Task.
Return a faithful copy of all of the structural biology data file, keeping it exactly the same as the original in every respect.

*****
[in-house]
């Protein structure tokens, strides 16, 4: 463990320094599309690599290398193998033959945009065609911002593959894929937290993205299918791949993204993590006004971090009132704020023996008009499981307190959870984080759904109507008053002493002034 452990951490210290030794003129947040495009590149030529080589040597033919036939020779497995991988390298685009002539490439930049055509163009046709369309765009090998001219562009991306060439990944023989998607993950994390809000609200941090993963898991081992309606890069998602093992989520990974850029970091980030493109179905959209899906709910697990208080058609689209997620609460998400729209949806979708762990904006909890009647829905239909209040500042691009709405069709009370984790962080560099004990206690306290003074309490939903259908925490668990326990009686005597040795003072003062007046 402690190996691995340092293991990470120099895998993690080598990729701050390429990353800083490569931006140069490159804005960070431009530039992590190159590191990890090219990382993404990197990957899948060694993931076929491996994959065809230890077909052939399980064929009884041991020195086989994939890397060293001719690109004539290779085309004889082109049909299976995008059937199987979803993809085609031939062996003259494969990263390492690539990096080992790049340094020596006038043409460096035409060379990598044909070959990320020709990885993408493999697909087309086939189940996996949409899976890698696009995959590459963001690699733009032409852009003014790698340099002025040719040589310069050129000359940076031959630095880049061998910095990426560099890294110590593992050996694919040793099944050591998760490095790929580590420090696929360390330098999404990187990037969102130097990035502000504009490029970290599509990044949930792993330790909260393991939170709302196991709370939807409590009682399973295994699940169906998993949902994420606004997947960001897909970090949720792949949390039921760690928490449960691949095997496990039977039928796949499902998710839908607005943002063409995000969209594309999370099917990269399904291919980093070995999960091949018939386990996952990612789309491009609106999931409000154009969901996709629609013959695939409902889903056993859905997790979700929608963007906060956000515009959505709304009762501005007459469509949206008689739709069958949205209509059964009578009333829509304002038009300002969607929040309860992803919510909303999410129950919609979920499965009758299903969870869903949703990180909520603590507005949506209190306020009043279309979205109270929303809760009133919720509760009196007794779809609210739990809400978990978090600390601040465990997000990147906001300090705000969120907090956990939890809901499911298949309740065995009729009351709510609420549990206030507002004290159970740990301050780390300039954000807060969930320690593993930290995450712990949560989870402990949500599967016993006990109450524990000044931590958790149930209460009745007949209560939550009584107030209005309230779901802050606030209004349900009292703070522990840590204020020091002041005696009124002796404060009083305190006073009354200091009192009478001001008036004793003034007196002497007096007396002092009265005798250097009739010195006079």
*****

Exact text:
[in-house]
């Protein structure tokens, strides 16, 4: 463990320094599309690599290398193998033959945009065609911002593959894929937290993205299918791949993204993590006004971090009132704020023996008009499981307190959870984080759904109507008053002493002034 452990951490210290030794003129947040495009590149030529080589040597033919036939020779497995991988390298685009002539490439930049055509163009046709369309765009090998001219562009991306060439990944023989998607993950994390809000609200941090993963898991081992309606890069998602093992989520990974850029970091980030493109179905959209899906709910697990208080058609689209997620609460998400729209949806979708762990904006909890009647829905239909209040500042691009709405069709009370984790962080560099004990206690306290003074309490939903259908925490668990326990009686005597040795003072003062007046 402690190996691995340092293991990470120099895998993690080598990729701050390429990353800083490569931006140069490159804005960070431009530039992590190159590191990890090219990382993404990197990957899948060694993931076929491996994959065809230890077909052939399980064929009884041991020195086989994939890397060293001719690109004539290779085309004889082109049909299976995008059937199987979803993809085609031939062996003259494969990263390492690539990096080992790049340094020596006038043409460096035409060379990598044909070959990320020709990885993408493999697909087309086939189940996996949409899976890698696009995959590459963001690699733009032409852009003014790698340099002025040719040589310069050129000359940076031959630095880049061998910095990426560099890294110590593992050996694919040793099944050591998760490095790929580590420090696929360390330098999404990187990037969102130097990035502000504009490029970290599509990044949930792993330790909260393991939170709302196991709370939807409590009682399973295994699940169906998993949902994420606004997947960001897909970090949720792949949390039921760690928490449960691949095997496990039977039928796949499902998710839908607005943002063409995000969209594309999370099917990269399904291919980093070995999960091949018939386990996952990612789309491009609106999931409000154009969901996709629609013959695939409902889903056993859905997790979700929608963007906060956000515009959505709304009762501005007459469509949206008689739709069958949205209509059964009578009333829509304002038009300002969607929040309860992803919510909303999410129950919609979920499965009758299903969870869903949703990180909520603590507005949506209190306020009043279309979205109270929303809760009133919720509760009196007794779809609210739990809400978990978090600390601040465990997000990147906001300090705000969120907090956990939890809901499911298949309740065995009729009351709510609420549990206030507002004290159970740990301050780390300039954000807060969930320690593993930290995450712990949560989870402990949500599967016993006990109450524990000044931590958790149930209460009745007949209560939550009584107030209005309230779901802050606030209004349900009292703070522990840590204020020091002041005696009124002796404060009083305190006073009354200091009192009478001001008036004793003034007196002497007096007396002092009265005798250097009739010195006079």